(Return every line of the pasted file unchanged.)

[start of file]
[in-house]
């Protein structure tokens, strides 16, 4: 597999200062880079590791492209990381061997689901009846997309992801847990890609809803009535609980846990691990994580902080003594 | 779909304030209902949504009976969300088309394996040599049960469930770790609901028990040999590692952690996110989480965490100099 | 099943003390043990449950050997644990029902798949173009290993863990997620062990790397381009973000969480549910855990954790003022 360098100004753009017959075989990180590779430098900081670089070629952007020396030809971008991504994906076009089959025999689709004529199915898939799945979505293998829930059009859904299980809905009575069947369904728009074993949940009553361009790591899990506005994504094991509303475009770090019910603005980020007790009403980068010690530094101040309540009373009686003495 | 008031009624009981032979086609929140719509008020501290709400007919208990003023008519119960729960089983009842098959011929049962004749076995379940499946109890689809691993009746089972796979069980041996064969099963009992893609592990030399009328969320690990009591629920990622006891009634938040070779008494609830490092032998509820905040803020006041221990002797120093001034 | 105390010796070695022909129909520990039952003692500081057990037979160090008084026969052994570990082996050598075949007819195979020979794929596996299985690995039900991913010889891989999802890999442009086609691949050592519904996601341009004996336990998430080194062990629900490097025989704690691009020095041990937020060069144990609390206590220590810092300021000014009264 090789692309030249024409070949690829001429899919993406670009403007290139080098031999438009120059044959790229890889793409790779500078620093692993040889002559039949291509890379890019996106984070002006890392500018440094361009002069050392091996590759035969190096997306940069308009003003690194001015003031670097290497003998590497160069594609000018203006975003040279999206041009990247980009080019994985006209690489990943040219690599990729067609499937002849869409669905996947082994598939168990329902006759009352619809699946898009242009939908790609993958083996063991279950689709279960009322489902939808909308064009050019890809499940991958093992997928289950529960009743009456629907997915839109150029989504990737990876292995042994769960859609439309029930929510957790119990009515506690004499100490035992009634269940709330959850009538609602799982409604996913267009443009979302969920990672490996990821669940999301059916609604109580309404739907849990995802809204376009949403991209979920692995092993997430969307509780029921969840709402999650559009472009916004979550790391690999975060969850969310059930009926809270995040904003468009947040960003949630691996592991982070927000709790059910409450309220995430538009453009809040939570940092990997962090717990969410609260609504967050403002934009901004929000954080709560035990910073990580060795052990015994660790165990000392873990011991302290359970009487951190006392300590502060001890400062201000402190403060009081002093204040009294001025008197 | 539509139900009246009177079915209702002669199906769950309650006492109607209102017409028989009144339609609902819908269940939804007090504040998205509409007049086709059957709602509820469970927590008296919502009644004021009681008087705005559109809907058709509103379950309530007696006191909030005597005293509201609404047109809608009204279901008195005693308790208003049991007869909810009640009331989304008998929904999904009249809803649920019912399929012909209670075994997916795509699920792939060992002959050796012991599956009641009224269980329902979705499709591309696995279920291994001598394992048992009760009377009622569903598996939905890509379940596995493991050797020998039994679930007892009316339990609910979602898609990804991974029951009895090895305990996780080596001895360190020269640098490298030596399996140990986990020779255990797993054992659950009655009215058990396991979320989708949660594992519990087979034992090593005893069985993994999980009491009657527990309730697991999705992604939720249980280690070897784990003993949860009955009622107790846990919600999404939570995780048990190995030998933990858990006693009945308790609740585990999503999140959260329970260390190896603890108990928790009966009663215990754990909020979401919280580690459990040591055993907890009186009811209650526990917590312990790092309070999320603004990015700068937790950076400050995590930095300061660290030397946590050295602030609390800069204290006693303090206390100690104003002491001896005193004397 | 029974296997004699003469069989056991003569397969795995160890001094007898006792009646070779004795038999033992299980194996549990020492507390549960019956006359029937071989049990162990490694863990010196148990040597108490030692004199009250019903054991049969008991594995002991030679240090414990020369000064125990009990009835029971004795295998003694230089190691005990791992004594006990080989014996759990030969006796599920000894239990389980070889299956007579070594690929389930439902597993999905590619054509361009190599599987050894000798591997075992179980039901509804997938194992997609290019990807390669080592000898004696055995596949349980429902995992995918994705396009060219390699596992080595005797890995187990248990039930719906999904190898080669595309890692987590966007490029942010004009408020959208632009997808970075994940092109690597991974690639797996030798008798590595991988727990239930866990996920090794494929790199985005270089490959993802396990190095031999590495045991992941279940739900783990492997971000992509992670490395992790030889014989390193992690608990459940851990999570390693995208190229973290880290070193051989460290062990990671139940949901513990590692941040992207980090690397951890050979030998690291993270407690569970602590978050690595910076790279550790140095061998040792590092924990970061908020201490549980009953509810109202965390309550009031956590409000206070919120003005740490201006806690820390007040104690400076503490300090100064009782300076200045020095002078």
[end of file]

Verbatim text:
[in-house]
């Protein structure tokens, strides 16, 4: 597999200062880079590791492209990381061997689901009846997309992801847990890609809803009535609980846990691990994580902080003594 | 779909304030209902949504009976969300088309394996040599049960469930770790609901028990040999590692952690996110989480965490100099 | 099943003390043990449950050997644990029902798949173009290993863990997620062990790397381009973000969480549910855990954790003022 360098100004753009017959075989990180590779430098900081670089070629952007020396030809971008991504994906076009089959025999689709004529199915898939799945979505293998829930059009859904299980809905009575069947369904728009074993949940009553361009790591899990506005994504094991509303475009770090019910603005980020007790009403980068010690530094101040309540009373009686003495 | 008031009624009981032979086609929140719509008020501290709400007919208990003023008519119960729960089983009842098959011929049962004749076995379940499946109890689809691993009746089972796979069980041996064969099963009992893609592990030399009328969320690990009591629920990622006891009634938040070779008494609830490092032998509820905040803020006041221990002797120093001034 | 105390010796070695022909129909520990039952003692500081057990037979160090008084026969052994570990082996050598075949007819195979020979794929596996299985690995039900991913010889891989999802890999442009086609691949050592519904996601341009004996336990998430080194062990629900490097025989704690691009020095041990937020060069144990609390206590220590810092300021000014009264 090789692309030249024409070949690829001429899919993406670009403007290139080098031999438009120059044959790229890889793409790779500078620093692993040889002559039949291509890379890019996106984070002006890392500018440094361009002069050392091996590759035969190096997306940069308009003003690194001015003031670097290497003998590497160069594609000018203006975003040279999206041009990247980009080019994985006209690489990943040219690599990729067609499937002849869409669905996947082994598939168990329902006759009352619809699946898009242009939908790609993958083996063991279950689709279960009322489902939808909308064009050019890809499940991958093992997928289950529960009743009456629907997915839109150029989504990737990876292995042994769960859609439309029930929510957790119990009515506690004499100490035992009634269940709330959850009538609602799982409604996913267009443009979302969920990672490996990821669940999301059916609604109580309404739907849990995802809204376009949403991209979920692995092993997430969307509780029921969840709402999650559009472009916004979550790391690999975060969850969310059930009926809270995040904003468009947040960003949630691996592991982070927000709790059910409450309220995430538009453009809040939570940092990997962090717990969410609260609504967050403002934009901004929000954080709560035990910073990580060795052990015994660790165990000392873990011991302290359970009487951190006392300590502060001890400062201000402190403060009081002093204040009294001025008197 | 539509139900009246009177079915209702002669199906769950309650006492109607209102017409028989009144339609609902819908269940939804007090504040998205509409007049086709059957709602509820469970927590008296919502009644004021009681008087705005559109809907058709509103379950309530007696006191909030005597005293509201609404047109809608009204279901008195005693308790208003049991007869909810009640009331989304008998929904999904009249809803649920019912399929012909209670075994997916795509699920792939060992002959050796012991599956009641009224269980329902979705499709591309696995279920291994001598394992048992009760009377009622569903598996939905890509379940596995493991050797020998039994679930007892009316339990609910979602898609990804991974029951009895090895305990996780080596001895360190020269640098490298030596399996140990986990020779255990797993054992659950009655009215058990396991979320989708949660594992519990087979034992090593005893069985993994999980009491009657527990309730697991999705992604939720249980280690070897784990003993949860009955009622107790846990919600999404939570995780048990190995030998933990858990006693009945308790609740585990999503999140959260329970260390190896603890108990928790009966009663215990754990909020979401919280580690459990040591055993907890009186009811209650526990917590312990790092309070999320603004990015700068937790950076400050995590930095300061660290030397946590050295602030609390800069204290006693303090206390100690104003002491001896005193004397 | 029974296997004699003469069989056991003569397969795995160890001094007898006792009646070779004795038999033992299980194996549990020492507390549960019956006359029937071989049990162990490694863990010196148990040597108490030692004199009250019903054991049969008991594995002991030679240090414990020369000064125990009990009835029971004795295998003694230089190691005990791992004594006990080989014996759990030969006796599920000894239990389980070889299956007579070594690929389930439902597993999905590619054509361009190599599987050894000798591997075992179980039901509804997938194992997609290019990807390669080592000898004696055995596949349980429902995992995918994705396009060219390699596992080595005797890995187990248990039930719906999904190898080669595309890692987590966007490029942010004009408020959208632009997808970075994940092109690597991974690639797996030798008798590595991988727990239930866990996920090794494929790199985005270089490959993802396990190095031999590495045991992941279940739900783990492997971000992509992670490395992790030889014989390193992690608990459940851990999570390693995208190229973290880290070193051989460290062990990671139940949901513990590692941040992207980090690397951890050979030998690291993270407690569970602590978050690595910076790279550790140095061998040792590092924990970061908020201490549980009953509810109202965390309550009031956590409000206070919120003005740490201006806690820390007040104690400076503490300090100064009782300076200045020095002078």